She carried him down, and then with loud screams she hastened to the boy's father. "Your boy," cried she, "has been the cause of a great misfortune! He has thrown my husband down the steps and made him break his leg. Take the good-for-nothing fellow away from our house." The father was terrified, and ran thither and scolded the boy. "What wicked tricks are these?" said he, "the devil must have put this into thy head." "Father," he replied, "do listen to me. I am quite innocent. He was standing there by night like one who is intending to do some evil. I did not know who it was, and I entreated him three times either to speak or to go away." "Ah," said the father, "I have nothing but unhappiness with you. Go out of my sight. I will see thee no more."
"Yes, father, right willingly, wait only until it is day. Then will I go forth and learn how to shudder, and then I shall, at any rate, understand one art which will support me." "Learn what thou wilt," spake the father, "it is all the same to me. Here are fifty thalers for thee. Take these and go into the wide world, and tell no one from whence thou comest, and who is thy father, for I have reason to be ashamed of thee." "Yes, father, it shall be as you will. If you desire nothing more than that, I can easily keep it in mind."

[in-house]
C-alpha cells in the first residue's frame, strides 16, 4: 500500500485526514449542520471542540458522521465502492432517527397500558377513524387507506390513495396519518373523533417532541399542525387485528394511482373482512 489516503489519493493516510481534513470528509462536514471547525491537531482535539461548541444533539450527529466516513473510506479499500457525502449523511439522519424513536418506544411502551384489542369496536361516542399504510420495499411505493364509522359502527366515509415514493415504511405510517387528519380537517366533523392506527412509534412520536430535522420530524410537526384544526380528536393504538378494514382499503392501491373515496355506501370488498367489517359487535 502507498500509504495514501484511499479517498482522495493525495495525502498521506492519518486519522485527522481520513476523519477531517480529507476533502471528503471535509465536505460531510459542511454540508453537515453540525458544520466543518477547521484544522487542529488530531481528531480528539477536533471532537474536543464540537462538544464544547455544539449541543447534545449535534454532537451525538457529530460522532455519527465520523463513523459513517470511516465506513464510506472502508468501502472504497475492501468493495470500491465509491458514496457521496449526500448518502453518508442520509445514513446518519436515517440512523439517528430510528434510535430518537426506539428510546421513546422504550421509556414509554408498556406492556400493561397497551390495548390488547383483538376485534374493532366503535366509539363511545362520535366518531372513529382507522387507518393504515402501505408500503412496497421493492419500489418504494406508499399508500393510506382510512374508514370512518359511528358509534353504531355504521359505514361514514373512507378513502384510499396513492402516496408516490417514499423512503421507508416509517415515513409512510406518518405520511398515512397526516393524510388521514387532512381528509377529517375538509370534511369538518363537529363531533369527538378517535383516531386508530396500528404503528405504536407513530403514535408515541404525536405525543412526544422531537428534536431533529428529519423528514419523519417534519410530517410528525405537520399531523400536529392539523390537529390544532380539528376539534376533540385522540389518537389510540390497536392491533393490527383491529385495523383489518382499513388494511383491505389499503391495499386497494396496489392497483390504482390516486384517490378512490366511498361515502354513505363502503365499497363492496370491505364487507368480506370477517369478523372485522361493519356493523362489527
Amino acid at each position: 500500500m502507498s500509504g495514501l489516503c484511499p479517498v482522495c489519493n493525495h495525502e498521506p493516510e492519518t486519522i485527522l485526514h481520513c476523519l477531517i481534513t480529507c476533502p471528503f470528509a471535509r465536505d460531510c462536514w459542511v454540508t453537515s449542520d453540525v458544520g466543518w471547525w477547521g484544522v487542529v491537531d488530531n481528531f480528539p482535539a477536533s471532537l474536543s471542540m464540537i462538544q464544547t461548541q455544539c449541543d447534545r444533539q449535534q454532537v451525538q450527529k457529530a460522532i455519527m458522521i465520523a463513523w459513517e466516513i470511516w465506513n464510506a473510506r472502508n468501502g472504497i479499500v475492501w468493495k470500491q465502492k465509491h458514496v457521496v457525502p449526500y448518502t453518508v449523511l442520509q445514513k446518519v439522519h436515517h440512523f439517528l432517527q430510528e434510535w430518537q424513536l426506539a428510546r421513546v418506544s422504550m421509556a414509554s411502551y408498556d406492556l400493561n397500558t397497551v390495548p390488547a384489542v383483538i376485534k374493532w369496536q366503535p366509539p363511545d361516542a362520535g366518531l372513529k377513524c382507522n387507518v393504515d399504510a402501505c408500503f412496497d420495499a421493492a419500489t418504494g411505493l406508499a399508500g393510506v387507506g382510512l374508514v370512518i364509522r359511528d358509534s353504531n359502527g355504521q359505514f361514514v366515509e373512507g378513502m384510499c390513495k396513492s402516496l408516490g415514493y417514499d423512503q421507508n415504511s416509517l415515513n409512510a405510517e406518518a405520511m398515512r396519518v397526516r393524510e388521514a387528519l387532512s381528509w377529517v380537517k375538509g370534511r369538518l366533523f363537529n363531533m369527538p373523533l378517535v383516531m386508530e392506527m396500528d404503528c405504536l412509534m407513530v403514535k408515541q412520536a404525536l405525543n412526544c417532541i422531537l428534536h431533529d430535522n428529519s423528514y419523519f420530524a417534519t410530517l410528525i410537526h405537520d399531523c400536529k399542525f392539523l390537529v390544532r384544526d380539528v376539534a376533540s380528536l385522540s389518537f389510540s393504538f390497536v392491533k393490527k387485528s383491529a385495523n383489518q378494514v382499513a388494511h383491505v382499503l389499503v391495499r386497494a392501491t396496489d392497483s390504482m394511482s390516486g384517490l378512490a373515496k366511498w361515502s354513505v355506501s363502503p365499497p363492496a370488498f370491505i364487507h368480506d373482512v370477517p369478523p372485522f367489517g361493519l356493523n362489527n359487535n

When day dawned, therefore, the boy put his fifty thalers into his pocket, and went forth on the great highway, and continually said to himself, "If I could but shudder! If I could but shudder!" Then a man approached who heard this conversation which the youth was holding with himself, and when they had walked a little farther to where they could see the gallows, the man said to him, "Look, there is the tree where seven men have married the ropemaker's daughter, and are now learning how to fly. Sit down below it, and wait till night comes, and you will soon learn how to shudder." "If that is all that is wanted," answered the youth, "it is easily done; but if I learn how to shudder as fast as that, thou shalt have my fifty thalers. Just come back to me early in the morning." Then the youth went to the gallows, sat down below it, and waited till evening came. And as he was cold, he lighted himself a fire, but at midnight the wind blew so sharply that in spite of his fire, he could not get warm. And as the wind knocked the hanged men against each other, and they moved backwards and forwards, he thought to himself "Thou shiverest below by the fire, but how those up above must freeze and suffer!" And as he felt pity for them, he raised the ladder, and climbed up, unbound one of them after the other, and brought down all seven. Then he stirred the fire, blew it, and set them all round it to warm themselves. But they sat there and did not stir, and the fire caught their clothes. So he said, "Take care, or I will hang you up again." The dead men, however, did not hear, but were quite silent, and let their rags go on burning. On this he grew angry, and said, "If you will not take care, I cannot help you, I will not be burnt with you," and he hung them up again each in his turn. Then he sat down by his fire and fell asleep, and the next morning the man came to him and wanted to have the fifty thalers, and said, "Well, dost thou know how to shudder?" "No," answered he, "how was I to get to know? Those fellows up there did not open their mouths, and were so stupid that they let the few old rags which they had on their bodies get burnt." Then the man saw that he would not get the fifty thalers that day, and went away saying, "One of this kind has never come my way before."